29

Many countries have "land" as a suffix, like England, Poland, Switzerland, etc., which means 'the land of the English', 'the land of the Swiss', etc.

Many other countries have "stan" as a suffix, like Turkmenistan, Kazakhstan, Afghanistan, etc. 'Stan' means land in their language, it became 'the land of the Kazakh', 'the land of the Turkmen', etc.

My question is about "-ia": many counties have "-ia" at the end, like Australia, Serbia, Nigeria, Croatia, Russia, Tunisia, and many more.
Can anyone tell me where that came from, or if it has any meaning?

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  • 1
    Be careful of the word "Paki" - it can be regarded as offensive in the wrong circumstances. Jun 22, 2018 at 3:29
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    Oh, didn't know that, shall I remove it from the question?
    – asmgx
    Jun 22, 2018 at 3:31
  • @asmgx: Pakistan means "land of the pure". Please edit your body of question.
    – Ahmed
    Jun 22, 2018 at 4:08
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    @IqbalAhmedSiyal to avoid confusion I changed Pakistan example to Turkmenistan, people who will read the questions won't know the land of the pure refers to which country unless they speak that language
    – asmgx
    Jun 22, 2018 at 4:18
  • @asmgx: it's better.
    – Ahmed
    Jun 22, 2018 at 4:20

3 Answers 3

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-ia is a Latin ending (-ία in Ancient Greek) used to form abstract nouns. In this case, the "abstract" noun referred to a nation, that is, a collection of people and the locations where they lived. For example, the land of the Germani was Germania.

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    Almost certainly not, #mweiss.
    – tautophile
    Jun 22, 2018 at 6:54
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    Russian actually still uses "Germania" Jun 22, 2018 at 10:03
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    Is -ia cognate somehow with the Arabic suffix -iyya/ ـِيَّة‎?
    – OmarL
    Jun 22, 2018 at 11:28
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    In Italy (Italia, btw) we use it extensively. adding to those the OP listed, there are Francia, Germania, Spagna (>Hispania), Grecia etc. Jun 22, 2018 at 12:19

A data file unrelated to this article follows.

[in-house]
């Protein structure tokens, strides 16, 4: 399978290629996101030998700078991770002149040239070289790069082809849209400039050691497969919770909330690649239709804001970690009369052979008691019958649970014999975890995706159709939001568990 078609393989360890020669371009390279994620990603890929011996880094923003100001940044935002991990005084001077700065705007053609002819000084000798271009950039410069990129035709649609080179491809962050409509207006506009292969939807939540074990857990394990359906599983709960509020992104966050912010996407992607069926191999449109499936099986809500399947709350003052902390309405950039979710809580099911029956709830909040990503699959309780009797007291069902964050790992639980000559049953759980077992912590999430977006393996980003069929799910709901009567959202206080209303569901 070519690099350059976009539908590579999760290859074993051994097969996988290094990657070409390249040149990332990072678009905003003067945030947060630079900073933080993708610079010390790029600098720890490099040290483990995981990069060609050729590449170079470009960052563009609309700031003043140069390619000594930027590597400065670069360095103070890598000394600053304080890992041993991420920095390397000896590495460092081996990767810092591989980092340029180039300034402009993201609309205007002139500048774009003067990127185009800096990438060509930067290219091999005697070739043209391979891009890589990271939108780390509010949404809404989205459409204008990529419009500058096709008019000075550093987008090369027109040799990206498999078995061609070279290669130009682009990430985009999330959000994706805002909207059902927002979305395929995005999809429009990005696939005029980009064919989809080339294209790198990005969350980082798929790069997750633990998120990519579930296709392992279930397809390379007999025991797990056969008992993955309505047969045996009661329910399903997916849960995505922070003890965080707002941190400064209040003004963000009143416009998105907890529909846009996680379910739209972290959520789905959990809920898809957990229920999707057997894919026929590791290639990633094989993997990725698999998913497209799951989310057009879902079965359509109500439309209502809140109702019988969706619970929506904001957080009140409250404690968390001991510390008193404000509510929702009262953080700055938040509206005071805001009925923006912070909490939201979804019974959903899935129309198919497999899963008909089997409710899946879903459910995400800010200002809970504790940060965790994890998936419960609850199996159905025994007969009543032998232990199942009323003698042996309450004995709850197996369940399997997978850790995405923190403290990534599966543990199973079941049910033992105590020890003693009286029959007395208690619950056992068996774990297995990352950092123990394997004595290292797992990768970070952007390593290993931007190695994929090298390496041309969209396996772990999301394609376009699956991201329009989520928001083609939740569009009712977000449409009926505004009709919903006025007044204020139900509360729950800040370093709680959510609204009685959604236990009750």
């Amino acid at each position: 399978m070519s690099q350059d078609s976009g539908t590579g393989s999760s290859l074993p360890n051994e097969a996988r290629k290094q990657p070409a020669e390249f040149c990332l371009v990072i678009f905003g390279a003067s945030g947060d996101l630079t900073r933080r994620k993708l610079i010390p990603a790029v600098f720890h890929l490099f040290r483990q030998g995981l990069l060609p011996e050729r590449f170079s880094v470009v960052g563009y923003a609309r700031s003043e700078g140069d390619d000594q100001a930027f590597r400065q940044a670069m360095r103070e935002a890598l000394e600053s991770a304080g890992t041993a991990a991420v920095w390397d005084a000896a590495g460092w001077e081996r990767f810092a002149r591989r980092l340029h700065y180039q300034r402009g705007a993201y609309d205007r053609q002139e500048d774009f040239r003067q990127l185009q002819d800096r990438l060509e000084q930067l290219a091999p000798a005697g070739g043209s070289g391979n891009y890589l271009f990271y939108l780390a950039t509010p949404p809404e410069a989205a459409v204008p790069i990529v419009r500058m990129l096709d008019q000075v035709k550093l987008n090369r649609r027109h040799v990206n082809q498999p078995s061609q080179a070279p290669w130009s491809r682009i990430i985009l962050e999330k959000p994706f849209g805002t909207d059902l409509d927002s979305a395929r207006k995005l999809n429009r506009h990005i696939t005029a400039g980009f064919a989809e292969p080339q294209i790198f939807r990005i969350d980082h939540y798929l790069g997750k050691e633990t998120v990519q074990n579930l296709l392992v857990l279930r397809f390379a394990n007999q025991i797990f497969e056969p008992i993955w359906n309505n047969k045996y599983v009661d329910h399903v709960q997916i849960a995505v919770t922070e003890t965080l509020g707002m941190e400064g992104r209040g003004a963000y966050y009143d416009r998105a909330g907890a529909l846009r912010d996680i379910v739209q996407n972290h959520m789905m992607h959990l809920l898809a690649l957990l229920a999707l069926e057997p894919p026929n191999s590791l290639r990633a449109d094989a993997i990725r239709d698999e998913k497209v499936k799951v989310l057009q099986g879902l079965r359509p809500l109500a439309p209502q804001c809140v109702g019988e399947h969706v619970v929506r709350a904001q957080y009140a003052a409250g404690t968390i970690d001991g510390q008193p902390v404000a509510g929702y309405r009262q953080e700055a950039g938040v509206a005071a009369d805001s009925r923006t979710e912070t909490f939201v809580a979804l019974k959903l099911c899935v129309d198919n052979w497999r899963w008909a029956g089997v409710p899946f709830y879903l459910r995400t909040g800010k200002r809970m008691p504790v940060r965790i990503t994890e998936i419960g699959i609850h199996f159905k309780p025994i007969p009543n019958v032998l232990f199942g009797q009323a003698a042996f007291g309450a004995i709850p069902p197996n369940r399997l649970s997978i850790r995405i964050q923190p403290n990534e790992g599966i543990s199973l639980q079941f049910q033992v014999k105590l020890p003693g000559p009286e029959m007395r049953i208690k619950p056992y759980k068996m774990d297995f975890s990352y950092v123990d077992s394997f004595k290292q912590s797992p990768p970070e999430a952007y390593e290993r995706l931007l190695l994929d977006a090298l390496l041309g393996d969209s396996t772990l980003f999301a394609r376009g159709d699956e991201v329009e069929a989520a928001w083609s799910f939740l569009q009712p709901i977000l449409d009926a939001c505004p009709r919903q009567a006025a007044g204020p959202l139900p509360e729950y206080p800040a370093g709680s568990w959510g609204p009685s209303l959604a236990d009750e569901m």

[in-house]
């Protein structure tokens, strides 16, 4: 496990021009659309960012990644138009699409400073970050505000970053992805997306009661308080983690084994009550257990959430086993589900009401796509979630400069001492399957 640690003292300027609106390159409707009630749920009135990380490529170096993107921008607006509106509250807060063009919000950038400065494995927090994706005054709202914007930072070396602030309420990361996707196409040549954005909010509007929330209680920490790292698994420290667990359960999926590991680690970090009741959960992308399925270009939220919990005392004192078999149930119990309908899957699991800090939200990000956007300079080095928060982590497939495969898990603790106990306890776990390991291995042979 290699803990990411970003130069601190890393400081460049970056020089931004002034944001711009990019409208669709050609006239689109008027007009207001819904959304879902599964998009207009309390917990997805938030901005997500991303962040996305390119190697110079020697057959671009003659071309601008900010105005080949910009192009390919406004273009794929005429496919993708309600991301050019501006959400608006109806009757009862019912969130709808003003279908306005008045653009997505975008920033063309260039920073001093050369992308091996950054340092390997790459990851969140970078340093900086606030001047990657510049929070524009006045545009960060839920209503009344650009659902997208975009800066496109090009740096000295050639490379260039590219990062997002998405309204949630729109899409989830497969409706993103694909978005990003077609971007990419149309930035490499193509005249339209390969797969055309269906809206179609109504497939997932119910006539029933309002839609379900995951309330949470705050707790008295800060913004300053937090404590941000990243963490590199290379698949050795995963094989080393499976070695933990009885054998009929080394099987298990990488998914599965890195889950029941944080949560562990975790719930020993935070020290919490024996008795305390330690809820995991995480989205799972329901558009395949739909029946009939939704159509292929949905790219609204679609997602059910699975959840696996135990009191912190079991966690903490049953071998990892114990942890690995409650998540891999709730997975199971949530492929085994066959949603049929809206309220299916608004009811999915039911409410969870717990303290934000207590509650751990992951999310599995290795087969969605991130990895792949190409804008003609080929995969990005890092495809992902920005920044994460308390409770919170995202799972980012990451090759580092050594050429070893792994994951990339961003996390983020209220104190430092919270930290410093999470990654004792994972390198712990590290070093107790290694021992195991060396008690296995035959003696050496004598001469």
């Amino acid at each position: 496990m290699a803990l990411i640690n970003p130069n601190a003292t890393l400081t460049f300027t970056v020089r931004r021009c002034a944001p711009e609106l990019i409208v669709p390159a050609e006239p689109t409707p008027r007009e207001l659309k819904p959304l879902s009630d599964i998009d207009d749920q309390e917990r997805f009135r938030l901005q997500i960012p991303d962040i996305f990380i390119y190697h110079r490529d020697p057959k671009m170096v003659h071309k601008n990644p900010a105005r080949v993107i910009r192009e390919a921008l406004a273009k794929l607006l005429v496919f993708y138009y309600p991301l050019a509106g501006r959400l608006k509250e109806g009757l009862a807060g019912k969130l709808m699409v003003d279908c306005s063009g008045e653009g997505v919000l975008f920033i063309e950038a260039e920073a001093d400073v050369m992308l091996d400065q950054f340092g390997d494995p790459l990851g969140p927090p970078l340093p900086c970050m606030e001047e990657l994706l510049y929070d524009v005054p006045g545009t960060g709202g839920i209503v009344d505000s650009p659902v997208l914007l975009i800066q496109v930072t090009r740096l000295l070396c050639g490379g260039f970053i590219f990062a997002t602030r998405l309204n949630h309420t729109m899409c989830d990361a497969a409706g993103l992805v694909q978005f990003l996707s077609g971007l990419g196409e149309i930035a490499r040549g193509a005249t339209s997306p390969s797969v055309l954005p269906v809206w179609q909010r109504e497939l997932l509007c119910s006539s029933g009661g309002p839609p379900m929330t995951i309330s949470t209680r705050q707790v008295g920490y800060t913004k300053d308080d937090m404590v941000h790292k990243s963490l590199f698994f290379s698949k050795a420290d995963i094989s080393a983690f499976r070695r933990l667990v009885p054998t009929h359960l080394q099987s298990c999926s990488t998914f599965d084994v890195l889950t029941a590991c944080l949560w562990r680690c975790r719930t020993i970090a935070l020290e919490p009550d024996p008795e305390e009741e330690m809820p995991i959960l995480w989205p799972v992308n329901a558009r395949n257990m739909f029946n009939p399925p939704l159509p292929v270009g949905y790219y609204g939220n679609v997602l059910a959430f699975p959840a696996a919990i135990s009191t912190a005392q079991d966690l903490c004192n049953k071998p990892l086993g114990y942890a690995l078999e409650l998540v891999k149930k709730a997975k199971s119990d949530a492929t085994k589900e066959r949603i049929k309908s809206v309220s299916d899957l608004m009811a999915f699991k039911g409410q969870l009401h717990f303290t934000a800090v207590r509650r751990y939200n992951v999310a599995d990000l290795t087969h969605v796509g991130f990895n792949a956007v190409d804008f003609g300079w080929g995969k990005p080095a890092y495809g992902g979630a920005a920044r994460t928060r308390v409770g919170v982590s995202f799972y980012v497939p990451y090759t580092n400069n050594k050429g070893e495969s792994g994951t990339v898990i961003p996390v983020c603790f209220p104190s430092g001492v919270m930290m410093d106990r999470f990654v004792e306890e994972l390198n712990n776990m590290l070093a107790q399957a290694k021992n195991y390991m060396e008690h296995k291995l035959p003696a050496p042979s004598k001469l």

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    @Wilson To expand on what Chris said, Arabic and Hebrew are both of the Semitic branch of the Afro-Asiatic language family, and Latin and Greek are both Indo-European languages, which are about as unrelated as you can get; no relationship between those two language families is known, and if there is one, it's far enough in the past that we can't trace any cognates.
    – Hearth
    Jun 22, 2018 at 21:20
-1

The academic language of Western Europe was Latin, and the academic language of the Romans was Greek. Thus you get a lot of Greek and Latin forms in European science and geography, including -ia names.

Australia - Austral is from the Latin Australis, which means Southern. In the 19th Century the British changed the name from New Holland to Australia.

Russia - of the Rus, the Vikings who settled in Kiev and the surrounding region.

Italia is the Greek geographic term for Italy. The country is Repubblica Italiana in Italian.

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    It would improve your answer if you could give the definition and/or etymology of the -ia ending. Even though that information is given in other answers, it's good to strive for completeness.
    – Joachim
    Feb 28 at 10:35
  • What precisely does this add to the to-the-point answer already posted, almost four years ago, by Mr. Beadles? New answers to old questions are welcome on this site, but they are expected to make it clear how they differ from what already appears on the same page.
    – jsw29
    Feb 28 at 17:29
-3

The word "ia" means "of god" or "from god". Ia stands for "Y" (yah-weh), greeks didnt have alphabet "Y" so they used ia instead.. So countries ending with word ia means "OF GOD's or "FROM GOD's"

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    Without a supporting link to an authoritative source this answer seems like guesswork, especially in light of the Greek ending it comes from which has no derivation from the Hebrew language. Jul 13, 2020 at 21:12

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